Letters: Fare to say SNP has been a disaster for city’s transport

Have your say

THE latest cuts to the funding of buses in Edinburgh by the SNP government will mean that since they came to power five years ago we have had a 40 per cent increase in bus fares (News, February 1).

With inflation mostly below five per cent for that period, this is a disgrace.

The failure of the same government to regulate the buses, and the cancellation of the airport rail links, shows that for all their rhetoric the SNP have been a disaster for public transport in our capital.

Dave Cochrane, Spottiswoode Street, Edinburgh

Don’t trust them with the books

ANN Henderson is right to say that Edinburgh City Council’s Next Generation Library and Information Services Strategy is about cutbacks (Letters, February 1).

This is admitted in the introduction of the document where it says that “the strategy takes account of the budget saving decisions” taken by the SNP/Liberal Democrat council in February 2011.

The SNP/Lib Dem budget agreed to take out £52,000 this year and a whopping £550,000 in 2012-13. The Labour-led joint opposition budget did not cut libraries in either year.

Her point about this year’s budget decisions is well made and Labour aim to make the commitment she seeks for libraries in their forthcoming budget for 2012-13.

Councillor Gordon Munro, culture and leisure man (Labour)

Independence . . with EU in charge

ROBIN MacCormick (Letters, January 31) appears to believe that the forthcoming debate and referendum is to restore Scotland’s “independence”. It clearly isn’t.

Should Scotland vote for the Salmond proposal, it would be far from independent – still subordinate to another bigger, more remote, democratically unaccountable authority – the European Union.

It would still be shackled with all the existing institutions, power over our place in the world simply shifted from Westminister for the clique at Holyrood to give away.

Monetary control over our affairs would be reinvested beyond the British Isles, directly within Europe, our wee Scottish voice barely audible in the clamour for European political integration and empire building.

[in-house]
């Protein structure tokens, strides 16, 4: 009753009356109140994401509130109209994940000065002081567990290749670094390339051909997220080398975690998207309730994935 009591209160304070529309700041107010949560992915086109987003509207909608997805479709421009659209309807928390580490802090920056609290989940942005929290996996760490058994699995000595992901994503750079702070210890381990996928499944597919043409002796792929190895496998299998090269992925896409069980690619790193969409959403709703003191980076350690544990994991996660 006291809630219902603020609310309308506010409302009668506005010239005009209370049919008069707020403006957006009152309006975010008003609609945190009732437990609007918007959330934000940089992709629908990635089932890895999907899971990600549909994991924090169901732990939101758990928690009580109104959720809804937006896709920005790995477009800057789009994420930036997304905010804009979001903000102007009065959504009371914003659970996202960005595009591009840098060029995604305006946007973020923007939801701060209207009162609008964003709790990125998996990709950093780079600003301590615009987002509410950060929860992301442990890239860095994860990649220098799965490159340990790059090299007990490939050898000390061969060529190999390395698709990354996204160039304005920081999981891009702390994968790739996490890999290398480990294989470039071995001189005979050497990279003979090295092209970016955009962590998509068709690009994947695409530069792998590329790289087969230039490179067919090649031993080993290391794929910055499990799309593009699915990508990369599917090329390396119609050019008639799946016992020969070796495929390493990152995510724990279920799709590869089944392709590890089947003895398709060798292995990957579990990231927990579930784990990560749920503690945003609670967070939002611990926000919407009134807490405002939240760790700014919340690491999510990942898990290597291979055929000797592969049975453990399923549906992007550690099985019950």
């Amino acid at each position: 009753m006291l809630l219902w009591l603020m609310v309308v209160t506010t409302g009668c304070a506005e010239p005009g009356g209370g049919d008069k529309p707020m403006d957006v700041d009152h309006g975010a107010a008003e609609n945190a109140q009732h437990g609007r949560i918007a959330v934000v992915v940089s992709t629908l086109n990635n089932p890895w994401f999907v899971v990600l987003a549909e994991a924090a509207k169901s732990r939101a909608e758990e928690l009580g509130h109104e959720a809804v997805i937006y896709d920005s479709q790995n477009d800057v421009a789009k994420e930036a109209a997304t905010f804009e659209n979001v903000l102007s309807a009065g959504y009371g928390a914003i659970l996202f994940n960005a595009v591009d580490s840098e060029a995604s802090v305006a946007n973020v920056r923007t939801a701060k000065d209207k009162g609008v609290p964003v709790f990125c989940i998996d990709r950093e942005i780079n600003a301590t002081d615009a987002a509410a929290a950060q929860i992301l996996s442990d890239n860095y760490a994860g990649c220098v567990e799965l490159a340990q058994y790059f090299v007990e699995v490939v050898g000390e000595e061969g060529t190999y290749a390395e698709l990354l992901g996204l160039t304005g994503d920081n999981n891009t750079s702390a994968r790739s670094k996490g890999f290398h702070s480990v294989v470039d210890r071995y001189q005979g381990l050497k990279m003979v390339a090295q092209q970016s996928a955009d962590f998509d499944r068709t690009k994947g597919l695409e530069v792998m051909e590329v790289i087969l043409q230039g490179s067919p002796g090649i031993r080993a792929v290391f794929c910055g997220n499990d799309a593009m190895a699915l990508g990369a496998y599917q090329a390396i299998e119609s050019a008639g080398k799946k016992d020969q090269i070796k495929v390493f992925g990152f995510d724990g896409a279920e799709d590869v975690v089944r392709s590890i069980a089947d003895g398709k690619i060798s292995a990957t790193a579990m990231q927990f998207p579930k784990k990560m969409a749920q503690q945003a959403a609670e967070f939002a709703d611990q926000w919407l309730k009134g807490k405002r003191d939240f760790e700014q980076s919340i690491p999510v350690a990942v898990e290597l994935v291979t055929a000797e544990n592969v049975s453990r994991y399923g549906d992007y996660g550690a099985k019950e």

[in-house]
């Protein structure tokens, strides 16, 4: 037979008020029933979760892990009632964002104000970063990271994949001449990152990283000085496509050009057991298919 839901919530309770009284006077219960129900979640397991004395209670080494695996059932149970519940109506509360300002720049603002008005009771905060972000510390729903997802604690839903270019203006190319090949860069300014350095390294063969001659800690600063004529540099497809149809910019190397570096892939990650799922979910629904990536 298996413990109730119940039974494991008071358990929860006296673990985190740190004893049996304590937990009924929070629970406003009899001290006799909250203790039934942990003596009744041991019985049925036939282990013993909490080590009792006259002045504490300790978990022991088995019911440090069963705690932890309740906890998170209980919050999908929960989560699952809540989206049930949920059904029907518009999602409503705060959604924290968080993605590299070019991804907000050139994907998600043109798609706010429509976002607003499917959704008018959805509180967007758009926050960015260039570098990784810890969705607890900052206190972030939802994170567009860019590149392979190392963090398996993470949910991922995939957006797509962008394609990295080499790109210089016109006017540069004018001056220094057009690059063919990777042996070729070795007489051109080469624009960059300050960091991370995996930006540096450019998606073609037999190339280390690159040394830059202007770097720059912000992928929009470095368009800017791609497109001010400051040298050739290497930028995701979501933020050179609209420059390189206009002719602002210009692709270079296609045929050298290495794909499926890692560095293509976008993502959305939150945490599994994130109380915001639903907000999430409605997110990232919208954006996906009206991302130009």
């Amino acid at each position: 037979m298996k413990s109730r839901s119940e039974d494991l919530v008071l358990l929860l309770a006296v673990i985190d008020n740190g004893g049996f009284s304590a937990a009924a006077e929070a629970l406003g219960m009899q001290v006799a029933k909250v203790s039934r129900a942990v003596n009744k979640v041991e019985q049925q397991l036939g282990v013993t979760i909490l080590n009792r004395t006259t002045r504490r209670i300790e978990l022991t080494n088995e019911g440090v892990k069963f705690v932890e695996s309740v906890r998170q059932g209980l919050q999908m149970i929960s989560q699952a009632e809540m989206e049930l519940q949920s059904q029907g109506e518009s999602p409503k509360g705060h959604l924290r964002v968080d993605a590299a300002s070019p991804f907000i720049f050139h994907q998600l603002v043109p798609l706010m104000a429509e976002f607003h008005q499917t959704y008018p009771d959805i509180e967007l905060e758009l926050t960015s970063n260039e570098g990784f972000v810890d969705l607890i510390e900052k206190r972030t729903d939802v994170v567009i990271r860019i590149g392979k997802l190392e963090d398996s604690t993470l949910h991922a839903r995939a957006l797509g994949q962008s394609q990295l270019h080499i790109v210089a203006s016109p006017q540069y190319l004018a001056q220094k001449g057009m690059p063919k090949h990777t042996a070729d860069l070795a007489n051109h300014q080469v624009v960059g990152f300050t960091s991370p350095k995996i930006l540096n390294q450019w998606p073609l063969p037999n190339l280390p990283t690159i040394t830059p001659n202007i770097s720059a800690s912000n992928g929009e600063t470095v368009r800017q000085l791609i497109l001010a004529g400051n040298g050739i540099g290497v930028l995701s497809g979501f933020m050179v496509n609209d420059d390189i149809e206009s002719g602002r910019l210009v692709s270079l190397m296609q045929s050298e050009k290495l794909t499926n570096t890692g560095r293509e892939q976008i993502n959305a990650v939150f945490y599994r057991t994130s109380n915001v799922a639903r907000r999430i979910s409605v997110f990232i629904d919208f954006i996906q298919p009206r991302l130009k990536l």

And we would simply replicate the archaic monarchy system to preserve privilege and rank in the new Scottish era, any pretence at egalitarian democracy a pipe dream.

This isn’t a referendum about Scots determining their own future.

The notion is as fatuous as the pursuit of these 20th century “wish politics” of the few seeking control over a dangerously disinterested many.

However, I’m delighted we’re going to be voting on it. Because, when the SNP loses the debate, there will be no further need for a so-called nationalist party promulgating “independence” for Scotland.

The SNP can disband and we can concentrate on developing our role within the big voice in Europe that is the UK Union.

So, will Alex Salmond commit himself to this?

Jim Taylor, The Murrays Brae, Edinburgh

Show order and spare the horses

FOR the last 50 years, successive governments and councils have forgotten that they were appointed to serve their constituents with the taxes they were provided with.

Instead of aiming for positive results to everybody’s benefit, they have fallen into the same trap which Margaret Thatcher fell into – namely methods rather than results.

We now have the situation in Scotland where a number of Coastguard stations will disappear to save money, forgetting that experienced eyes know where to look.

In the case of the fire brigade, local names will disappear and local knowledge will suffer in an effort to save money.

In the case of the Lothian and Borders Mounted Police, a mounted police officer, because of their extra height, can see problems which the foot patrols cannot.

Does the Scottish Government think it knows better than the mounted police, who have years of experience?

I am quite sure the SNP government could find the necessary finance, and stop blaming the horses! As the Speaker of the House of Commons would say, “order, order” – and never mind independence for now.

CJR Fentiman, Polwarth Gardens Edinburgh